Mauritius Wild Side

Mauritius' off-the-beaten track landscapes

Mauritius island has a wild side. We sent our drone up to capture the beauty of the island’s off-the-beaten track landscapes.


Pont Naturel

The bumpy roads you’ll traverse to reach this dramatic natural landscape are well worth the journey. Pont Naturel (or natural bridge) is a volcanic rock formation stretching two metres across swirling glacier blue and white waves. It might look like a man-made construction, but it’s entirely formed by natural processes. Water pours through tiny holes in the rock, making eerie whistling sounds known as “le souffler”, which means “a blower”. The sea here is strong and fierce, with waves smashing against the cliffs. For this reason, it’s not suitable for swimming, but it’s a magical spot to contemplate the power and beauty of nature. It’s also a great spot for photographs – just make sure you don’t veer too close to the edge…


Mauritius Wild Side

Albion Lighthouse

This picturesque red-and-white striped lighthouse was inaugurated in 1910 and continues to guide incoming ships into the Port Louis harbour, emitting two white flashes every 10 seconds after dark. Standing at 30 metres in height, visitors can apply for permission to enter this unique building and climb the 98 wooden and cast-iron staircase to the top for gasp-inducing views along the coastline from Pointe aux Sables to Flic en Flac. If you don’t have a head for heights, simply strolling along the clifftop, listening to the crashing waves and taking deep gulps of the clean, salty air is certain to rouse the senses. And its west coast location makes it an ideal spot to watch the sun set.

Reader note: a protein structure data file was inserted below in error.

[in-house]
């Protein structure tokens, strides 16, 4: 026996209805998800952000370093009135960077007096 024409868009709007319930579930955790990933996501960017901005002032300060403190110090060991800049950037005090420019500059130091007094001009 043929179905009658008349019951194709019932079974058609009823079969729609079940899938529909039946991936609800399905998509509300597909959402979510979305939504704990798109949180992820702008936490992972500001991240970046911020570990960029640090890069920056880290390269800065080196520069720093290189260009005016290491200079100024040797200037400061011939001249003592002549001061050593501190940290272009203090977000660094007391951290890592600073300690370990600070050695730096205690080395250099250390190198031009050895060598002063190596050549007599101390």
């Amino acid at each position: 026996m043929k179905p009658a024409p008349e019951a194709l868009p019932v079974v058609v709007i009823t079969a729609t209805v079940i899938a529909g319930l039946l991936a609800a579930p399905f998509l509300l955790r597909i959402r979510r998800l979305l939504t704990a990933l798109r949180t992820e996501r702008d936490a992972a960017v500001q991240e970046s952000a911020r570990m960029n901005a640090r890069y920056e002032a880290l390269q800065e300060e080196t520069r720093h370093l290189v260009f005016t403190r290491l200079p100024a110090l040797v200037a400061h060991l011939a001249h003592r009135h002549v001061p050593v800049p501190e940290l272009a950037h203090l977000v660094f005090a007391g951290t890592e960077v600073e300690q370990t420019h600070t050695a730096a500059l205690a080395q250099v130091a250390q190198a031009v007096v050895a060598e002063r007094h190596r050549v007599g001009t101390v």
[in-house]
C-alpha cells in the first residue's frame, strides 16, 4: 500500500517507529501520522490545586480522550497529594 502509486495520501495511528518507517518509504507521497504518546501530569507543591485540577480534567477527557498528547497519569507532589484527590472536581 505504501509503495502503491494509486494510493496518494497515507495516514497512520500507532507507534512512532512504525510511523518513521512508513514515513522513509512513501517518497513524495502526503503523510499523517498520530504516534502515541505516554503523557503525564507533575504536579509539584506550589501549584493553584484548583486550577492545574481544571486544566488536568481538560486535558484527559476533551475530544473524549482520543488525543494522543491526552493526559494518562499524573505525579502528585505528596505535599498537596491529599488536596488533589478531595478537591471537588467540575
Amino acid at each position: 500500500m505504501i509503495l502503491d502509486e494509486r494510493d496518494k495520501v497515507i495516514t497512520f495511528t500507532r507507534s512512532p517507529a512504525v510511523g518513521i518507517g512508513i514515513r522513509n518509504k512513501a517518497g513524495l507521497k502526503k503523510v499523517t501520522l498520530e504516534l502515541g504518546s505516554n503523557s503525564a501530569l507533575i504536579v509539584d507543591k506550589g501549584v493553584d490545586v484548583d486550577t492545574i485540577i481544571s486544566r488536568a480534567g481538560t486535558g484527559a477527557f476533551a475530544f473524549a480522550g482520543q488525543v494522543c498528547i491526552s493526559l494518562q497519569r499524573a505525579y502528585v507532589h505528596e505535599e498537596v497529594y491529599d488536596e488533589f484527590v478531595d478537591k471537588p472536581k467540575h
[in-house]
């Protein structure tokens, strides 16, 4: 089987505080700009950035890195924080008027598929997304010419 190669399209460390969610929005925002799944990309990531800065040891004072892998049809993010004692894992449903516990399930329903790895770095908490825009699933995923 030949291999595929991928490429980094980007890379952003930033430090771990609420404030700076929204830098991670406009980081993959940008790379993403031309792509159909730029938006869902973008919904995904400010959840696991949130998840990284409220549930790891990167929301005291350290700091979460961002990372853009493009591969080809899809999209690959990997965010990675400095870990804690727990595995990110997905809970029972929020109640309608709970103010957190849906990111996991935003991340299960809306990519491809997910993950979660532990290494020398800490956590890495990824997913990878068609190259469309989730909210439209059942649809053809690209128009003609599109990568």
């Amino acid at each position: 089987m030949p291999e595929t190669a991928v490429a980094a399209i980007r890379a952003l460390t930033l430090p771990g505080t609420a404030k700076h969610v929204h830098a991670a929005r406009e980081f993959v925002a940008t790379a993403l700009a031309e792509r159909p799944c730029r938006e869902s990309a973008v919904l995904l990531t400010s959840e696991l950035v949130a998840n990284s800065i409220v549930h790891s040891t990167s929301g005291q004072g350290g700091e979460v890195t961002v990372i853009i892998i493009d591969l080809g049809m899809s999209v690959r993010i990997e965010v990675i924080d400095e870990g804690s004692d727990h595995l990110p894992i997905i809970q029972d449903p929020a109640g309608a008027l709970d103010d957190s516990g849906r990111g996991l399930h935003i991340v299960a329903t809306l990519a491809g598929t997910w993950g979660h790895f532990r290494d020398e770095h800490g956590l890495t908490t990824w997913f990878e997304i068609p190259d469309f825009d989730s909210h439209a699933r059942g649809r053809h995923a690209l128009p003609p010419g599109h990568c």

Cliff jumping at Montagne Zako

Adrenalin junkies assemble! Around four kilometres north of the Albion Lighthouse is one of the favourite spots in Mauritius for cliff jumping. The highest spot to jump here is 15 metres, but there are a range of smaller sized cliffs from which to launch into the aquamarine waters if you’re not feeling that brave. It goes without saying that cliff jumping comes with its own risks, so never jump alone and leave it for another day if the sea is too rough. When the conditions are right, however, it’s a thrilling and free way to have fun. If you decide to take the plunge, you do so at your own risk.